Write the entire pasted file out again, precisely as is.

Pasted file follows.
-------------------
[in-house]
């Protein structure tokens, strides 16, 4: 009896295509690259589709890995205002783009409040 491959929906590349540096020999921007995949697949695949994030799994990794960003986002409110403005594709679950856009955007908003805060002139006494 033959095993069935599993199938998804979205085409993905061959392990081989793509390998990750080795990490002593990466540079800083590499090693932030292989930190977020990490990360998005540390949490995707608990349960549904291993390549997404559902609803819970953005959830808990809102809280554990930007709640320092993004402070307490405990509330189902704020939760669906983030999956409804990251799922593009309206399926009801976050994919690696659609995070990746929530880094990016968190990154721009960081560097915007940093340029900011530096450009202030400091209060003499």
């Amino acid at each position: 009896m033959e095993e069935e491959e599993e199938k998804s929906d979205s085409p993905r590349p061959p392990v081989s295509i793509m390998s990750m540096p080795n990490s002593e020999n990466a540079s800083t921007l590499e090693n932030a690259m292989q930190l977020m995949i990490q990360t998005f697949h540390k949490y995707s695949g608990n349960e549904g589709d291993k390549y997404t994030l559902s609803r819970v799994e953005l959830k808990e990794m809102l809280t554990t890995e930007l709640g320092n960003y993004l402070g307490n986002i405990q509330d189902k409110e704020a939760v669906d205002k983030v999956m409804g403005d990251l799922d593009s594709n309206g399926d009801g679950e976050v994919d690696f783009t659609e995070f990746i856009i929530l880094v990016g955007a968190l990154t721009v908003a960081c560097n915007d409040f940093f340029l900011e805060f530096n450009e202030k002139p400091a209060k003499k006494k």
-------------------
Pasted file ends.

[in-house]
């Protein structure tokens, strides 16, 4: 009896295509690259589709890995205002783009409040 491959929906590349540096020999921007995949697949695949994030799994990794960003986002409110403005594709679950856009955007908003805060002139006494 033959095993069935599993199938998804979205085409993905061959392990081989793509390998990750080795990490002593990466540079800083590499090693932030292989930190977020990490990360998005540390949490995707608990349960549904291993390549997404559902609803819970953005959830808990809102809280554990930007709640320092993004402070307490405990509330189902704020939760669906983030999956409804990251799922593009309206399926009801976050994919690696659609995070990746929530880094990016968190990154721009960081560097915007940093340029900011530096450009202030400091209060003499």
């Amino acid at each position: 009896m033959e095993e069935e491959e599993e199938k998804s929906d979205s085409p993905r590349p061959p392990v081989s295509i793509m390998s990750m540096p080795n990490s002593e020999n990466a540079s800083t921007l590499e090693n932030a690259m292989q930190l977020m995949i990490q990360t998005f697949h540390k949490y995707s695949g608990n349960e549904g589709d291993k390549y997404t994030l559902s609803r819970v799994e953005l959830k808990e990794m809102l809280t554990t890995e930007l709640g320092n960003y993004l402070g307490n986002i405990q509330d189902k409110e704020a939760v669906d205002k983030v999956m409804g403005d990251l799922d593009s594709n309206g399926d009801g679950e976050v994919d690696f783009t659609e995070f990746i856009i929530l880094v990016g955007a968190l990154t721009v908003a960081c560097n915007d409040f940093f340029l900011e805060f530096n450009e202030k002139p400091a209060k003499k006494k």